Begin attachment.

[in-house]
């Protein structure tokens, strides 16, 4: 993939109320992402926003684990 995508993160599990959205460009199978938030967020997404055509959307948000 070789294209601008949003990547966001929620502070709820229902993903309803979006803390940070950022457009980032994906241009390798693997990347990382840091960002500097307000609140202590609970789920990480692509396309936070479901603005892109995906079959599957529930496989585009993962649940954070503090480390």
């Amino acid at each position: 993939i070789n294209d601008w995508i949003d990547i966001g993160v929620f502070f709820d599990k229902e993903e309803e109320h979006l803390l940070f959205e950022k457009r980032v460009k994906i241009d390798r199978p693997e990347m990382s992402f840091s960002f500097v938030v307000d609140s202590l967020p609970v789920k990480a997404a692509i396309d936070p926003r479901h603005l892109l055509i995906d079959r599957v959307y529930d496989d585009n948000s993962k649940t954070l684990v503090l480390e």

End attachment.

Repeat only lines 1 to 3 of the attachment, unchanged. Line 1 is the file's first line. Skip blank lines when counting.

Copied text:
[in-house]
């Protein structure tokens, strides 16, 4: 993939109320992402926003684990 995508993160599990959205460009199978938030967020997404055509959307948000 070789294209601008949003990547966001929620502070709820229902993903309803979006803390940070950022457009980032994906241009390798693997990347990382840091960002500097307000609140202590609970789920990480692509396309936070479901603005892109995906079959599957529930496989585009993962649940954070503090480390």
């Amino acid at each position: 993939i070789n294209d601008w995508i949003d990547i966001g993160v929620f502070f709820d599990k229902e993903e309803e109320h979006l803390l940070f959205e950022k457009r980032v460009k994906i241009d390798r199978p693997e990347m990382s992402f840091s960002f500097v938030v307000d609140s202590l967020p609970v789920k990480a997404a692509i396309d936070p926003r479901h603005l892109l055509i995906d079959r599957v959307y529930d496989d585009n948000s993962k649940t954070l684990v503090l480390e």